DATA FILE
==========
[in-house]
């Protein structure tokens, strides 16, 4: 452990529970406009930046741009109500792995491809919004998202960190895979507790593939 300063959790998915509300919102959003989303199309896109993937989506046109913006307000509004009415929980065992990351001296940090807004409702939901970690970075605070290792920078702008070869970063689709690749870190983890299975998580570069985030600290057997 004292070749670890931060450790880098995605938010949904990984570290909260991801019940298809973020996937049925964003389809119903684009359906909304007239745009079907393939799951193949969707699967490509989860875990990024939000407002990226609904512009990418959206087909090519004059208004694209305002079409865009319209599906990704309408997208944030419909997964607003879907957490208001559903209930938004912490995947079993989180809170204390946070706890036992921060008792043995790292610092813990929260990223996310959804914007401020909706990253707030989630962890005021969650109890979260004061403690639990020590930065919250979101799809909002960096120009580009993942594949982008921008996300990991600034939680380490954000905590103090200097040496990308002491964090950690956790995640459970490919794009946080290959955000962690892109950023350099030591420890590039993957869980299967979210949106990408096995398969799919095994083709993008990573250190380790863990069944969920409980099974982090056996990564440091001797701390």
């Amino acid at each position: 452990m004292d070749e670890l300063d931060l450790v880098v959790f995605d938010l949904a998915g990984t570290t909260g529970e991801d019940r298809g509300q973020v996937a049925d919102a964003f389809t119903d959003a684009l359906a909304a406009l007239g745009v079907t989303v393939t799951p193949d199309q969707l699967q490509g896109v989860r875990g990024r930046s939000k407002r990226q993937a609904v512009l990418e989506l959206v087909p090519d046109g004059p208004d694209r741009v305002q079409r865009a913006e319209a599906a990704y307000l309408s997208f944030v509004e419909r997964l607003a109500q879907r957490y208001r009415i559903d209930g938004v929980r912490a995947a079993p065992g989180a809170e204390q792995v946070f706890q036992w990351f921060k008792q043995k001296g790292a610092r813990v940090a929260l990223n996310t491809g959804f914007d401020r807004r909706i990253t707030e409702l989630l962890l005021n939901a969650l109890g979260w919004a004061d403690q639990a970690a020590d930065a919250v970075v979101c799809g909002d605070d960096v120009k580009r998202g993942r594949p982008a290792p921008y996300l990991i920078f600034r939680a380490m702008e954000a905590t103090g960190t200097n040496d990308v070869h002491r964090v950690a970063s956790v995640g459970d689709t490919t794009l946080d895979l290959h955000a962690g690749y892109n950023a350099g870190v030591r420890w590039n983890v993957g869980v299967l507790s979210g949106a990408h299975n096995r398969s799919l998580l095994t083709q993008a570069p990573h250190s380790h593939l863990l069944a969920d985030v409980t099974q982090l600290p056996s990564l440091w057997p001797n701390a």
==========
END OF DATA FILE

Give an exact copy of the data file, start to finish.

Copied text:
[in-house]
């Protein structure tokens, strides 16, 4: 452990529970406009930046741009109500792995491809919004998202960190895979507790593939 300063959790998915509300919102959003989303199309896109993937989506046109913006307000509004009415929980065992990351001296940090807004409702939901970690970075605070290792920078702008070869970063689709690749870190983890299975998580570069985030600290057997 004292070749670890931060450790880098995605938010949904990984570290909260991801019940298809973020996937049925964003389809119903684009359906909304007239745009079907393939799951193949969707699967490509989860875990990024939000407002990226609904512009990418959206087909090519004059208004694209305002079409865009319209599906990704309408997208944030419909997964607003879907957490208001559903209930938004912490995947079993989180809170204390946070706890036992921060008792043995790292610092813990929260990223996310959804914007401020909706990253707030989630962890005021969650109890979260004061403690639990020590930065919250979101799809909002960096120009580009993942594949982008921008996300990991600034939680380490954000905590103090200097040496990308002491964090950690956790995640459970490919794009946080290959955000962690892109950023350099030591420890590039993957869980299967979210949106990408096995398969799919095994083709993008990573250190380790863990069944969920409980099974982090056996990564440091001797701390």
């Amino acid at each position: 452990m004292d070749e670890l300063d931060l450790v880098v959790f995605d938010l949904a998915g990984t570290t909260g529970e991801d019940r298809g509300q973020v996937a049925d919102a964003f389809t119903d959003a684009l359906a909304a406009l007239g745009v079907t989303v393939t799951p193949d199309q969707l699967q490509g896109v989860r875990g990024r930046s939000k407002r990226q993937a609904v512009l990418e989506l959206v087909p090519d046109g004059p208004d694209r741009v305002q079409r865009a913006e319209a599906a990704y307000l309408s997208f944030v509004e419909r997964l607003a109500q879907r957490y208001r009415i559903d209930g938004v929980r912490a995947a079993p065992g989180a809170e204390q792995v946070f706890q036992w990351f921060k008792q043995k001296g790292a610092r813990v940090a929260l990223n996310t491809g959804f914007d401020r807004r909706i990253t707030e409702l989630l962890l005021n939901a969650l109890g979260w919004a004061d403690q639990a970690a020590d930065a919250v970075v979101c799809g909002d605070d960096v120009k580009r998202g993942r594949p982008a290792p921008y996300l990991i920078f600034r939680a380490m702008e954000a905590t103090g960190t200097n040496d990308v070869h002491r964090v950690a970063s956790v995640g459970d689709t490919t794009l946080d895979l290959h955000a962690g690749y892109n950023a350099g870190v030591r420890w590039n983890v993957g869980v299967l507790s979210g949106a990408h299975n096995r398969s799919l998580l095994t083709q993008a570069p990573h250190s380790h593939l863990l069944a969920d985030v409980t099974q982090l600290p056996s990564l440091w057997p001797n701390a």